The basic game has the twists of the wild suit and wild number cards, and is entertaining enough to keep players engaged. Nevertheless, Spicy comes with 6 red backed variant cards, referred to as Spice It Up cards. Whilst the base experience is plenty of fun it makes players want to try them to see how different two games can be – with unique points of cheers and groans. In Spice Raider 4’s become super special. Whenever a player declares a 4 they must put their hand on the deck, winning all of the cards if unchallenged! One of our favourites is the 6 = 9 mode as it makes everyone question a card when it’s put down as a 6 or a 9, more than ever. Though rarely do players dare risk calling the bluff with the increased chance of being wrong. After playing with the Spice It Up cards included it’s still fun to play without them, though they do help crank the game up to 11 on the scoville scale.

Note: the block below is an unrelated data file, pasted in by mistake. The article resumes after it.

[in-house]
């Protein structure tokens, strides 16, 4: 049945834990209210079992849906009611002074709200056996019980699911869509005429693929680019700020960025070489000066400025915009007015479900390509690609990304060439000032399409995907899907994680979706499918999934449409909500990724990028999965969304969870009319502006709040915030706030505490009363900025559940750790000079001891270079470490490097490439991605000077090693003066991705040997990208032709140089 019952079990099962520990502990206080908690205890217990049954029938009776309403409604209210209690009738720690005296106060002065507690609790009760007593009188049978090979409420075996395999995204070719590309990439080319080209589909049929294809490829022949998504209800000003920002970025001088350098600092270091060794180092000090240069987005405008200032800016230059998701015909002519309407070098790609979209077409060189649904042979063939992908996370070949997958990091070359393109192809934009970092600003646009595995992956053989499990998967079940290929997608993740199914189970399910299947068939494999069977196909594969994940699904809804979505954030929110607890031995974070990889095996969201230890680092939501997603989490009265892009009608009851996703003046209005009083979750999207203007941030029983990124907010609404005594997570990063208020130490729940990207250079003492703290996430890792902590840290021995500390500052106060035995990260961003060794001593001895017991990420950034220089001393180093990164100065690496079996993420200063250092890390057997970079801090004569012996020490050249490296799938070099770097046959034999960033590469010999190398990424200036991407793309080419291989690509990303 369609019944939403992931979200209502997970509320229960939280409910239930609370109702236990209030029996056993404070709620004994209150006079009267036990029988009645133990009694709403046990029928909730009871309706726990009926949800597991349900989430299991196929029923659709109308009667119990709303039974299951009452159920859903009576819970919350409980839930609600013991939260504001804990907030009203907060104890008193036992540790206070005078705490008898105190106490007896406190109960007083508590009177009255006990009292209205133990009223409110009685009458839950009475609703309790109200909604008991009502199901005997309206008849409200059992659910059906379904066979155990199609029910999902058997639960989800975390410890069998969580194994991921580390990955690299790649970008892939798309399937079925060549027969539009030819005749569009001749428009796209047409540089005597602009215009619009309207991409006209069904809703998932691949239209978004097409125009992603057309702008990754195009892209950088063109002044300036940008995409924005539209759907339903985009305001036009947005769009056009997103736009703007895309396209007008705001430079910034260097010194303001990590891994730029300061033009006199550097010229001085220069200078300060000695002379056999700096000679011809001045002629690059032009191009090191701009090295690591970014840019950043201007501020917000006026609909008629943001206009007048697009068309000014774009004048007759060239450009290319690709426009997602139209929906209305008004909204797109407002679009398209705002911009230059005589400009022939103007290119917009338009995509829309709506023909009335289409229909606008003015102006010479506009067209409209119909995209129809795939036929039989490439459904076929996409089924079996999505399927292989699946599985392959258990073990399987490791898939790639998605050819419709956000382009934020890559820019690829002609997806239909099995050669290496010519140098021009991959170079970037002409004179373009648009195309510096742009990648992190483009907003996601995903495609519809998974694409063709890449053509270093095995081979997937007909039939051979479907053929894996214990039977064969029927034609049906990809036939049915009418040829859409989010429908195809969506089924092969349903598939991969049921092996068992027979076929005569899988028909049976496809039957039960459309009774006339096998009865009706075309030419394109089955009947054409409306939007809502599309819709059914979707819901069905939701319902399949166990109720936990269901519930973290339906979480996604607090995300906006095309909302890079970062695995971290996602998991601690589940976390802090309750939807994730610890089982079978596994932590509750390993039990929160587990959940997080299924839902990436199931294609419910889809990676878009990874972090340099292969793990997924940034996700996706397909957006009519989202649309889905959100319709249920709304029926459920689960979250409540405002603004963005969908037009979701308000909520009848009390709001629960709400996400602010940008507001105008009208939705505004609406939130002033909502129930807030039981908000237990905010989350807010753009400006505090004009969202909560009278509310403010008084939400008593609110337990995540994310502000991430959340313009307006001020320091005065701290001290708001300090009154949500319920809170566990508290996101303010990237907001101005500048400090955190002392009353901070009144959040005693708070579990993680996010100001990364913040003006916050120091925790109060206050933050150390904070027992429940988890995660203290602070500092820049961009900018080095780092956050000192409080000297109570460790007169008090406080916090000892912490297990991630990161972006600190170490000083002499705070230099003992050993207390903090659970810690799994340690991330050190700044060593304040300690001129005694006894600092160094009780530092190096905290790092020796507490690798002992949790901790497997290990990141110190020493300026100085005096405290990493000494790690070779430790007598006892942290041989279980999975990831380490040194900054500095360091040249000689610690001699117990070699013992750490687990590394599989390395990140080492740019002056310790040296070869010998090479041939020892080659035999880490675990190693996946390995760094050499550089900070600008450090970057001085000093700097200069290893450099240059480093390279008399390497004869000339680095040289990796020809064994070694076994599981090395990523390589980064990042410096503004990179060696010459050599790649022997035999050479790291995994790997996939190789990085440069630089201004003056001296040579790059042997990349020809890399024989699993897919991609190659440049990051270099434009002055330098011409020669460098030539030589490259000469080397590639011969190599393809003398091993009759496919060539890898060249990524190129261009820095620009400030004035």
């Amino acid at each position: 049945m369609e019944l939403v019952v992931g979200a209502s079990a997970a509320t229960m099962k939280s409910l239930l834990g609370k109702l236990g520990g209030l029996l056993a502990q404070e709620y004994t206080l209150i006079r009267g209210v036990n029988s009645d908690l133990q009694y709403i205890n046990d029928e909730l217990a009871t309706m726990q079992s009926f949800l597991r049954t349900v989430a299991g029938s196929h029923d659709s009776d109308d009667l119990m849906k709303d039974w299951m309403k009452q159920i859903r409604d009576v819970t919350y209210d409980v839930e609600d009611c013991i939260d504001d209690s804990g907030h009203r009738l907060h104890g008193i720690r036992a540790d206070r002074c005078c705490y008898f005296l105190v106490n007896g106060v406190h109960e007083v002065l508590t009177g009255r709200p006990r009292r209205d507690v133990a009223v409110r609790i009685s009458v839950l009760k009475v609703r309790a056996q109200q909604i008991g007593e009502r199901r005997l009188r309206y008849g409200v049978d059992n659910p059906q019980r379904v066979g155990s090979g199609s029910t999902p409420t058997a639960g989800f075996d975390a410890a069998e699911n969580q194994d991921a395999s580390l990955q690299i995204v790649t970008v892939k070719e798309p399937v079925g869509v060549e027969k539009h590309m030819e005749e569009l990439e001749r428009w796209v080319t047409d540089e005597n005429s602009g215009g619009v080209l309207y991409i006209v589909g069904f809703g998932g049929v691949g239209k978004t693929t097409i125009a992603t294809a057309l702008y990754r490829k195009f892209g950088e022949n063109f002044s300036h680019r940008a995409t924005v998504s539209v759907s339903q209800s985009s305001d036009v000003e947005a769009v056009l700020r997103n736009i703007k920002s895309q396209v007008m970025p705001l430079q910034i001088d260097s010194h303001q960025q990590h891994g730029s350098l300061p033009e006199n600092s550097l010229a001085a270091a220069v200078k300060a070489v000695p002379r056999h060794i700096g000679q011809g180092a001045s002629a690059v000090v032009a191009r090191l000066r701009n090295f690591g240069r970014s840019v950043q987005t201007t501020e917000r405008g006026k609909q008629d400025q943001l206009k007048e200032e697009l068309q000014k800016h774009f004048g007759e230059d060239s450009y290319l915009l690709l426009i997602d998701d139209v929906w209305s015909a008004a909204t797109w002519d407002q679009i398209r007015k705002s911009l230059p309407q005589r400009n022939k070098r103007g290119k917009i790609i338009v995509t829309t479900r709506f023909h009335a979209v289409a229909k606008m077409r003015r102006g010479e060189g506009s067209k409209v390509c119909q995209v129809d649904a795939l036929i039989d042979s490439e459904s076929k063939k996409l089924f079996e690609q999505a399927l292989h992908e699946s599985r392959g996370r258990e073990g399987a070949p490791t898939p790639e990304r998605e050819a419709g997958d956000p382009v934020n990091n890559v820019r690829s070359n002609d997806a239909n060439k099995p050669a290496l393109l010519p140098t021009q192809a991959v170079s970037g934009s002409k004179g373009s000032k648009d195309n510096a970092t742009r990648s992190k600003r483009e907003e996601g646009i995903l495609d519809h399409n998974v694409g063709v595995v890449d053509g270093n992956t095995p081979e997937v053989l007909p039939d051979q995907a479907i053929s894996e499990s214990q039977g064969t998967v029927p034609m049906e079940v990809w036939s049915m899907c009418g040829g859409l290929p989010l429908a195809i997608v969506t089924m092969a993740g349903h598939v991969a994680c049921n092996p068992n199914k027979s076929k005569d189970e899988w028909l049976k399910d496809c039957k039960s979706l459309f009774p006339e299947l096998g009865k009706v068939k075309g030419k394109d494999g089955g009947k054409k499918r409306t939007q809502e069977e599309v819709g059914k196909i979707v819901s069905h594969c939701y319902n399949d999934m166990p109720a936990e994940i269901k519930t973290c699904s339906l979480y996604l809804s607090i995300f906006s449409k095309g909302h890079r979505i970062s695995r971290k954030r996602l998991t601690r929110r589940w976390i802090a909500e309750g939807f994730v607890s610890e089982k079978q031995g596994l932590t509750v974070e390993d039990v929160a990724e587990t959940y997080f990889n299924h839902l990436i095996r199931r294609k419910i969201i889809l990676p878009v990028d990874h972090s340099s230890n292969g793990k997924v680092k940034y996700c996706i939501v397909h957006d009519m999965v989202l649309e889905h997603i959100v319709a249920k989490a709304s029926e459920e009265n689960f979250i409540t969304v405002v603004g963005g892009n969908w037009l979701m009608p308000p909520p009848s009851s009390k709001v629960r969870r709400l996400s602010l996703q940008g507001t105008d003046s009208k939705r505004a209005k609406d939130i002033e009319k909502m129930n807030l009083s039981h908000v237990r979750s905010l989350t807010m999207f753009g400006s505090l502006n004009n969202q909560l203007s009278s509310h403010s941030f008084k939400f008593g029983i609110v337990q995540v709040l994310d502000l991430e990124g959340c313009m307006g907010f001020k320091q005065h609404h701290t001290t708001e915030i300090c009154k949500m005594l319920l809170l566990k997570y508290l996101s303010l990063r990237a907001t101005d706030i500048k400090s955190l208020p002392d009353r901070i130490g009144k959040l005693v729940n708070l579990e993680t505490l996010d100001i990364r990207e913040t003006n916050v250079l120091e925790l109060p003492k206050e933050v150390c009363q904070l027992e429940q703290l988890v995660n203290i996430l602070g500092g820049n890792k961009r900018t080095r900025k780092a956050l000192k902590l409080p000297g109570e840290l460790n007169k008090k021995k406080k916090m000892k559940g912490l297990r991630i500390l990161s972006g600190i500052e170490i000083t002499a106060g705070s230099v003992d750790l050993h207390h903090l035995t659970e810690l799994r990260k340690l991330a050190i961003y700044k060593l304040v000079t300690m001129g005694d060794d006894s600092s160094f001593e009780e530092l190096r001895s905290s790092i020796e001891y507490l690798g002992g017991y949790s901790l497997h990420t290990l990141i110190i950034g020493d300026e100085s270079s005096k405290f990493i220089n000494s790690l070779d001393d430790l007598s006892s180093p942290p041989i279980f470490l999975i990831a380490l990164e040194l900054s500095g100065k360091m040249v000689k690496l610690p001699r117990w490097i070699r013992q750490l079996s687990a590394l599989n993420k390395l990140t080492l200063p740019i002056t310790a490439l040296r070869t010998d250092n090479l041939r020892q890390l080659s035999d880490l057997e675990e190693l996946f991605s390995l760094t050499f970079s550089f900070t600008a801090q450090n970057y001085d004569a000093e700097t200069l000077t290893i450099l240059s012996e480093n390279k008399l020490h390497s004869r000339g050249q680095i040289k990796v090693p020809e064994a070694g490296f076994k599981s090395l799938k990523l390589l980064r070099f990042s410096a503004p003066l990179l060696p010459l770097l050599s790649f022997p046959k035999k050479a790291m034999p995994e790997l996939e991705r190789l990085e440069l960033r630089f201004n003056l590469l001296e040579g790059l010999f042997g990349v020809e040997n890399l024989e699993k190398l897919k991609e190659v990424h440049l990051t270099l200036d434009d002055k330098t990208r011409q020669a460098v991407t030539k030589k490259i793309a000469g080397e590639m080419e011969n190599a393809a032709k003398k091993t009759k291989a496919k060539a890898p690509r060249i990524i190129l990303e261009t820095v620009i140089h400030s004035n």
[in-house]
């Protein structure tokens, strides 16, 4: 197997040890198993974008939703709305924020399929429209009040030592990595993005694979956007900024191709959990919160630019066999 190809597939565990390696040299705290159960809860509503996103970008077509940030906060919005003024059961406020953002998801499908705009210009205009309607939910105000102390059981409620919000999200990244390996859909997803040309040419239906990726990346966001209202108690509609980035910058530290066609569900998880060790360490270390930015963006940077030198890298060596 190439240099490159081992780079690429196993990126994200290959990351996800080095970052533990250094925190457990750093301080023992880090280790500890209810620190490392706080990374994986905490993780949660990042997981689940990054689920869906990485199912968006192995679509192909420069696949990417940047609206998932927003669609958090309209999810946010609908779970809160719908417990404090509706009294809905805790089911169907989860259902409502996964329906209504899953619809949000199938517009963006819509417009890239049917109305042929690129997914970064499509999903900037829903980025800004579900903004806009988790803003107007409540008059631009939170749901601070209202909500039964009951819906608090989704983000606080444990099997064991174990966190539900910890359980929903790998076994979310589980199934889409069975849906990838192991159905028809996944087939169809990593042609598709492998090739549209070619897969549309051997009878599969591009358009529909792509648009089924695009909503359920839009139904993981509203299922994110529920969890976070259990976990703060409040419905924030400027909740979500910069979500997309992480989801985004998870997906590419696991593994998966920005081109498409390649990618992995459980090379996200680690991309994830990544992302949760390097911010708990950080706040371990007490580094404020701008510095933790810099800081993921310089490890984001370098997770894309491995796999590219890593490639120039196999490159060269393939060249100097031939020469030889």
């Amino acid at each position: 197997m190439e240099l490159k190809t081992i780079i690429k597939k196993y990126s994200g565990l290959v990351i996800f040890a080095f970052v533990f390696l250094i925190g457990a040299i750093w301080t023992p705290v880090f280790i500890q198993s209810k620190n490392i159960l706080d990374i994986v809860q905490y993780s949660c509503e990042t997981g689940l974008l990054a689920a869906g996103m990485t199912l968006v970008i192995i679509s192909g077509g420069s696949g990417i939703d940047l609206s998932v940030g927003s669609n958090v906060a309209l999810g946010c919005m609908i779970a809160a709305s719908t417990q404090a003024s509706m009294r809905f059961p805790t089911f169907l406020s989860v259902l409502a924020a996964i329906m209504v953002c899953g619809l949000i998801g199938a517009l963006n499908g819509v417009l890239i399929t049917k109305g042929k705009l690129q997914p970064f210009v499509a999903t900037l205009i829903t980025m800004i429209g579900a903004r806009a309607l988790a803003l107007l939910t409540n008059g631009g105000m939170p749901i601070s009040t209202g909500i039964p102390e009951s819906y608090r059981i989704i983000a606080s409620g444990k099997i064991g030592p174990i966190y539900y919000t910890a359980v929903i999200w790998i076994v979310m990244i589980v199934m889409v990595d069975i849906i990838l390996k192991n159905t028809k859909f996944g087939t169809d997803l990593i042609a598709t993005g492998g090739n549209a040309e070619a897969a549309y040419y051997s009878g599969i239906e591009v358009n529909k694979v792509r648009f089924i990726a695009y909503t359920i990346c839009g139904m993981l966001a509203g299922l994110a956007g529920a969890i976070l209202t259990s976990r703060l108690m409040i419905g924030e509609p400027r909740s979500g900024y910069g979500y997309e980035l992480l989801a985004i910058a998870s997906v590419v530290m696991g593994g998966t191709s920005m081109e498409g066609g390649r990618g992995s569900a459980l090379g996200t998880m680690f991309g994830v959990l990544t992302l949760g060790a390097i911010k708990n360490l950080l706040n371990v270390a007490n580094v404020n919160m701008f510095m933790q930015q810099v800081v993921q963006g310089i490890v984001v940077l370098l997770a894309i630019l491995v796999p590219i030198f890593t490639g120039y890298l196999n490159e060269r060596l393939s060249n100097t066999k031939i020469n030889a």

The sign of a great card game is when it is impossible to not play again straight away! Spicy nails this, with everyone instantly staring at a player to reshuffle the deck to play again as soon as the winner is announced. Having an instant win mechanism helps a one sided game from dragging on and still feels like a true victory. The fact that some players whom would be adverse to bluffing have thoroughly enjoyed Spicy shows it can change some minds, but bluffing still won’t be for everyone. Spicy is extremely fast paced, bluffing fun for the rest of us though!
(Editor’s Note: Spicy was provided to us by Asmodee for the review. The game is currently available from local board game stores! Find your local store here.)